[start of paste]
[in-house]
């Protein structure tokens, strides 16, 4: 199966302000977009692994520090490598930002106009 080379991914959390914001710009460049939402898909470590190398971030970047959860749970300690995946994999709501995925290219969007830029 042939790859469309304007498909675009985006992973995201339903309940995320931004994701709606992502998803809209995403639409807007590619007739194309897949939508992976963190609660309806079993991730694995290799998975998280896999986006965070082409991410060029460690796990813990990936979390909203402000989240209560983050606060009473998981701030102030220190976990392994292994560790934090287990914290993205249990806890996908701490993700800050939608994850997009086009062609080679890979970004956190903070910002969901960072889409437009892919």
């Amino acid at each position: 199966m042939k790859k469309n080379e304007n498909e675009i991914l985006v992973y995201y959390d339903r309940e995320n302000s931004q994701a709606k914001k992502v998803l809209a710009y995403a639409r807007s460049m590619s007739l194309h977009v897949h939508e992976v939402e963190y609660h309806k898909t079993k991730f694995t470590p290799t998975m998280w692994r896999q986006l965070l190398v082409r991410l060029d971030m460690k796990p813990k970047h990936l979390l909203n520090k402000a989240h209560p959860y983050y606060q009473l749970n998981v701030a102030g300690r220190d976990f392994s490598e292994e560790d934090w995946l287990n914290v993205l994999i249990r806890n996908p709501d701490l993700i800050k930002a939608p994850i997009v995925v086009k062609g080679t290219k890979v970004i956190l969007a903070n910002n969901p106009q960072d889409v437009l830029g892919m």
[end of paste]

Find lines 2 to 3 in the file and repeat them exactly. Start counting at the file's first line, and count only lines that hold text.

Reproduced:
């Protein structure tokens, strides 16, 4: 199966302000977009692994520090490598930002106009 080379991914959390914001710009460049939402898909470590190398971030970047959860749970300690995946994999709501995925290219969007830029 042939790859469309304007498909675009985006992973995201339903309940995320931004994701709606992502998803809209995403639409807007590619007739194309897949939508992976963190609660309806079993991730694995290799998975998280896999986006965070082409991410060029460690796990813990990936979390909203402000989240209560983050606060009473998981701030102030220190976990392994292994560790934090287990914290993205249990806890996908701490993700800050939608994850997009086009062609080679890979970004956190903070910002969901960072889409437009892919």
């Amino acid at each position: 199966m042939k790859k469309n080379e304007n498909e675009i991914l985006v992973y995201y959390d339903r309940e995320n302000s931004q994701a709606k914001k992502v998803l809209a710009y995403a639409r807007s460049m590619s007739l194309h977009v897949h939508e992976v939402e963190y609660h309806k898909t079993k991730f694995t470590p290799t998975m998280w692994r896999q986006l965070l190398v082409r991410l060029d971030m460690k796990p813990k970047h990936l979390l909203n520090k402000a989240h209560p959860y983050y606060q009473l749970n998981v701030a102030g300690r220190d976990f392994s490598e292994e560790d934090w995946l287990n914290v993205l994999i249990r806890n996908p709501d701490l993700i800050k930002a939608p994850i997009v995925v086009k062609g080679t290219k890979v970004i956190l969007a903070n910002n969901p106009q960072d889409v437009l830029g892919m």